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Don’t be surprised if you spend more time this year picking health-care benefits during open enrollment season.
Between rising inflation, policy-specific changes and employees wanting more health-care services, many people won’t be clicking the exact same boxes as last year.
Last year during open enrollment — generally in the October and November timeframe — people spent an average of six additional minutes on their decision-making, according to Aon data. And that’s likely to hold steady or increase this year. A recent survey from Voya Financial found that, due to inflationary pressures, 70% of employed individuals plan to spend more time reviewing their benefit selections during open enrollment to help make the most of their benefit dollars.
Many people make decisions about benefits based on what they can afford, and inflation could be a game-changer, said Rob Grubka, chief executive of Health Solutions for Voya Financial. “It’s hitting the wallets of families,” he said.
Here are five tips for navigating this year’s open enrollment season.
Expect to pay more for health care in 2022
Some companies are seeing insurers raise their health-care premiums by 30% or 40%, according to Stacy Edgar, co-founder and chief executive of Venteur, which helps employers choose health benefit offerings. Some employers will absorb this extra cost, but others will pass it down to employees, she said. This could either be in higher monthly premiums, or through elevated out-of-pocket costs.
Employees in 2022 are contributing about $4,412 for health care coverage, up 2.6% from $4,302 in 2021, according to Aon. Much of this increase is due to increases in what employees are paying out-of-pocket. Employees in 2022 are paying $1,892 in out-of-pocket costs, up 5.2% from $1,798 in 2021, Aon said.
Pandemic and labor market play bigger roles
There are too many options and intricacies to fly through the open enrollment process. This is especially true now, as many companies have increased their benefits offerings in response to the pandemic and to attract and retain top talent, amid a hiring crunch. It’s also important because with the rising cost of health care, even small benefits changes can make a meaningful difference in an individual or family’s finances.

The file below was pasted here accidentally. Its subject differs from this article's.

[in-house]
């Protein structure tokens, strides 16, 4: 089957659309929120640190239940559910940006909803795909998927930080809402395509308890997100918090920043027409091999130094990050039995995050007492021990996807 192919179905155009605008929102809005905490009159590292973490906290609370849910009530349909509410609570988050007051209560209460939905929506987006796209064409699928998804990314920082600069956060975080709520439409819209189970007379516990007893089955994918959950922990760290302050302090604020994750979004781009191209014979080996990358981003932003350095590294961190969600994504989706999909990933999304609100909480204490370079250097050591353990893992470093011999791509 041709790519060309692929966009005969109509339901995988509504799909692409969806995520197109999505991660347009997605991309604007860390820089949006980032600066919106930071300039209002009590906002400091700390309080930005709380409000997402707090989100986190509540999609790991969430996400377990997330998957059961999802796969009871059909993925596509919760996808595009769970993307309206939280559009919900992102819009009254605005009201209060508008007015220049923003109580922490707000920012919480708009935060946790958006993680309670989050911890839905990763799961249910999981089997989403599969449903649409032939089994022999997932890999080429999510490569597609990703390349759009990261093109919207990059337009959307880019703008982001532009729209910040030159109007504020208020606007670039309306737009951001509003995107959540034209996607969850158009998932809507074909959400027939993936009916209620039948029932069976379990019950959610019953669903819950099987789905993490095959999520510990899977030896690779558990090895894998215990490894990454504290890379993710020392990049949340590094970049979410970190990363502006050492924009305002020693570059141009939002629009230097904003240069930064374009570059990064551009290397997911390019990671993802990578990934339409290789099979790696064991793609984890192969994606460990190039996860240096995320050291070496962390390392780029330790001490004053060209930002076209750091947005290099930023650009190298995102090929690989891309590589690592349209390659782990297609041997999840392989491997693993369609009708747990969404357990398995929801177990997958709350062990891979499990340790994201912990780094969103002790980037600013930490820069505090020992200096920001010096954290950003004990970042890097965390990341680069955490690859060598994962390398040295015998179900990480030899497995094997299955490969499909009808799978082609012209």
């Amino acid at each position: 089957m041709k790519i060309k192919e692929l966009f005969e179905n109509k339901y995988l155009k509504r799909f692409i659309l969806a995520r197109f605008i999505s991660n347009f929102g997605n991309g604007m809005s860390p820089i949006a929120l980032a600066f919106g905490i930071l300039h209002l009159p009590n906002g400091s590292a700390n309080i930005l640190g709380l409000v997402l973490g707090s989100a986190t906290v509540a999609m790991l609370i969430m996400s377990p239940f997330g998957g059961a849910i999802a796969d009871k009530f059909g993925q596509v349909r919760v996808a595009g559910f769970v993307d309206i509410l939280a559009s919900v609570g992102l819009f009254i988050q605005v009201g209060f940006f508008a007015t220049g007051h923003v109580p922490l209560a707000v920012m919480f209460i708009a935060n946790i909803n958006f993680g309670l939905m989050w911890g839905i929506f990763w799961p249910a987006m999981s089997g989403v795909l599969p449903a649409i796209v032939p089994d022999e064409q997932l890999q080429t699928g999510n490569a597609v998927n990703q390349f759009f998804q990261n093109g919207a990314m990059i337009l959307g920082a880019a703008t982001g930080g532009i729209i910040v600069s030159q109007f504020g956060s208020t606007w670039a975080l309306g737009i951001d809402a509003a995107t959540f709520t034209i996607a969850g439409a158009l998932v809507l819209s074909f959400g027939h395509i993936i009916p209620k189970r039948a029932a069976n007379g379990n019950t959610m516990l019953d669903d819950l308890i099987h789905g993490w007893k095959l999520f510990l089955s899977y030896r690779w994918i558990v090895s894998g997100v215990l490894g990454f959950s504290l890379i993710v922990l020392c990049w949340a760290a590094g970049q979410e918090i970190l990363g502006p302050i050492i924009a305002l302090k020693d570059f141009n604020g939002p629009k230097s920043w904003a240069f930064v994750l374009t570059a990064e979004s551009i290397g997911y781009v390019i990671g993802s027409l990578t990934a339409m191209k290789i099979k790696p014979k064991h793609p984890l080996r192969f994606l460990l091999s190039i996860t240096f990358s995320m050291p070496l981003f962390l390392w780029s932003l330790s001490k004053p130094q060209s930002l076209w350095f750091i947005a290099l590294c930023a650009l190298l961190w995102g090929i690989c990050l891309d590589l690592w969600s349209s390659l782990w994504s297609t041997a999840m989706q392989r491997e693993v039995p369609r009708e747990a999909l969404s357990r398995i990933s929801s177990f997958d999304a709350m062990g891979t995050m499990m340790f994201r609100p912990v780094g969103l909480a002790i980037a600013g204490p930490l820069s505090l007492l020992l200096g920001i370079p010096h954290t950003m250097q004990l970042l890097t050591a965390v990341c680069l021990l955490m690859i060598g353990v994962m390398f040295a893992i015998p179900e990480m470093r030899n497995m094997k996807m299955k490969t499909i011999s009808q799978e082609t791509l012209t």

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This is particularly true if something has changed with respect to your health or that of a family member’s, Edgar said. Be sure, for instance, to pay special attention to changes in the cost of co-pays, emergency room visits, hospitalization and prescription drugs, all of which can add up. This advice applies equally to people who are accessing a federal or state marketplace for health-care benefits, said Kristen Anderson, co-founder and chief executive of Catch, a personal payroll and benefits product for the self-employed.
It’s advisable for consumers to update their federal or state marketplace application, starting on Nov.1, with their expected income and household information. They should then compare their current plan to what’s available for 2023 and select an appropriate plan within the required timeframe. They should go through this process, even if they have selected the re-enrollment option and they think they might want to keep the same plan for 2023, according to HealthCare.gov.
Watch for gaps in health coverage
Typically, when employees prepare for open enrollment, they spend most of their time focused on their core workplace benefits: medical, dental and vision, according to Voya Financial. While these benefits are important, many workers often have gaps in their coverage.
Voluntary benefits offered through an employer can provide additional protection. These include hospital indemnity insurance, critical illness coverage and accident insurance. These coverages are relatively inexpensive, generally costing less than $5 a week for employees, said Dani McCauley, senior vice president and customer experience leader for Aon’s Consumer Benefit Solutions team.
Employers may have added other benefits to their line-up in an effort to attract and retain star employees. These include student loan repayment benefits and emergency savings support.
“Make sure you’re considering every benefit your employer is offering,” McCauley said.
Don’t overlook employer-offered group life insurance
Life insurance sales soared in 2021, as the pandemic caused many people to reflect on their own mortality. After record-high policy sales growth in 2021, sales of policies have dropped 9% in the first six months of 2022, according to industry research firm Limra. This likely reflects cautionary spending reductions due to inflation and other factors, Limra said.
Group life insurance, however, could be important, especially for people with serious medical conditions who may not qualify for individual life insurance or who can’t afford the premiums on an individual policy. In many cases, group life doesn’t require a medical exam, and the policy may be portable if an employee changes companies. Spouses or children may also be eligible.
Use available self-help tools
McCauley recommends employees take advantage of employer-offered resources designed to help them pick benefits. These can include webinars, embedded support tools and dedicated benefits professionals. There are also free resources on HealthCare.gov and state-run marketplaces to help consumers with their healthcare coverage decisions.
“This year is more about what’s the right choice — not just a choice,” McCauley said.
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